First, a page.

Without the mask of evil, good cannot emerge and remains stuck the calculation of interest; without the mask of evil, good remains scheming. This is precisely what Harvey Dent evinces, despite the promise that Batman sees in him for the perfect form of heroism.

Throughout the beginning part of the film, Harvey Dent seems like a figure of pure good. The purity of his goodness allows him to never be nonplused. Even when a mobster tries to shoot him in open court, he calmly grabs the gun from the mobster’s hand and punches the mobster in the face. After the punch, we see Dent’s expression of total equanimity, even in the midst of an attempted assassination. This coolness stems from his absolute certainty that events will ultimately follow according to his plans. The rapidity with which Nolan edits together the threat from the mobster and Dent’s response minimizes the spectator’s sense of danger. The threat against Dent’s life disappears almost before we can experience it as such, which suggests that it lacks a quality of realness, both for Dent and for the spectator. The court scene establishes him as a hero whom one cannot harm. Ironically, the superhero in the film, Batman, shows himself to be vulnerable when he first appears in the film, as dogs bite him through his protective armor. This distinction between Dent and Batman’s vulnerability explains why the former cannot be an authentic hero.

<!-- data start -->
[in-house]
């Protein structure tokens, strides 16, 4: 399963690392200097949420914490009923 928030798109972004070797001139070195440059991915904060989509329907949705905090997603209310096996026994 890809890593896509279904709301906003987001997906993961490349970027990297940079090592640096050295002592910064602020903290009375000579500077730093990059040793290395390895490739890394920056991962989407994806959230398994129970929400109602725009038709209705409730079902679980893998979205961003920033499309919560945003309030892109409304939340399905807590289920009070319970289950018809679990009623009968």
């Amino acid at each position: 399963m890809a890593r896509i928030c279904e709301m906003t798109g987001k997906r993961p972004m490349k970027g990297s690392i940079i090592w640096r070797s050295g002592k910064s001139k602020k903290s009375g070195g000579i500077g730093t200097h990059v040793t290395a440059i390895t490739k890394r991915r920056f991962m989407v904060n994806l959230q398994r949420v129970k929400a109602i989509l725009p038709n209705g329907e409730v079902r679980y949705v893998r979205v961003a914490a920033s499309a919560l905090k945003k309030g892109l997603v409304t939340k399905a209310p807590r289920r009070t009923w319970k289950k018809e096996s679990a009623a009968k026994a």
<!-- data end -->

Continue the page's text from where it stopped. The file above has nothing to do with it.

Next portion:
In contrast to Batman, Dent’s heroism does not involve the experience of loss and is based on a repudiation of the very possibility of losing. Bruce Wayne adopted the identity of Batman after the trauma of being dropped in a cave full of bats and the loss of his parents, but no such traumatic loss animates the heroism of Dent. He is heroic through an immediate identification with the good, which enables him to have a purity that Batman doesn’t have. No rupture and subsequent return animates his commitment to justice. He can publicly avow his heroic actions because he performs them in a pure way, without resorting to the guise of evil. But the falsity of this immediate identification with the good becomes apparent in Dent’s disavowal of loss, which Nolan locates in the tic that marks Dent’s character — his proclivity for flipping a coin to resolve dilemmas.